Answer Yes or No to the follow statements.

I pay all my credit card bills in full each month.

I have an eight-month emergency savings fund separate from my checking or other bank accounts.

The car I am driving was paid for with cash, or a loan that was no more than three years, and I sure didn’t lease!

I am contributing at least 10% of my gross salary to a retirement plan at work, or I am saving at least that much in an IRA and/or regular taxable account.

I have a long-term asset allocation plan for my retirement investments, and once a year I check to see if I need to do any rebalancing to stay on target with my allocation goals.

I have term life insurance to provide protection to those who are dependent on my income.

I have a will, a trust, an advance directive (living will), and have appointed someone to be my health care proxy.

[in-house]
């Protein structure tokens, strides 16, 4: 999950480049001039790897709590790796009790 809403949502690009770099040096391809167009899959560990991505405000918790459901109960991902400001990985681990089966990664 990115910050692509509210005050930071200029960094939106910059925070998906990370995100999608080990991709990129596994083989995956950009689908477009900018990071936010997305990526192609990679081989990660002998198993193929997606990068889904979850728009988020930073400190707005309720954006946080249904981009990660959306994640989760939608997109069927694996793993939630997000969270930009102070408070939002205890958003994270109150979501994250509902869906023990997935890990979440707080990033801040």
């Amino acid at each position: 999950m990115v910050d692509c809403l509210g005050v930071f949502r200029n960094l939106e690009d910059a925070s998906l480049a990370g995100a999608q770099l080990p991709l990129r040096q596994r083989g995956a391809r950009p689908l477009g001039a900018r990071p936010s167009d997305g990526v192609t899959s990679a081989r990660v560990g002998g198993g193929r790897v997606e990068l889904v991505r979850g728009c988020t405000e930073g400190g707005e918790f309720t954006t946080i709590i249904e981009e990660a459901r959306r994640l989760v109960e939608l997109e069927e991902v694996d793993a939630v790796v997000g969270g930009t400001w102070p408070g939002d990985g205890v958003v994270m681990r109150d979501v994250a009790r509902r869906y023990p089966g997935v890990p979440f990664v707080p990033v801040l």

I have checked all the beneficiaries of every investment account and insurance policy within the past year.

So how did you do?

If you answered yes to every item, congratulations. If you are working on improving on a few items, I say congratulations as well.

As long as you are comitted to truly creating financial security, I applaud you. If that means you are paying down your credit card balances, or are building up your emergency fun with automated payments, that’s more than fine. You are on your way!

But if you found yourself saying No to any of those questions, and you’re not working on moving to Yes, then I want you to stand in your truth. No matter how good you feel, you have some work to do before you can honestly know what you are on solid financial ground.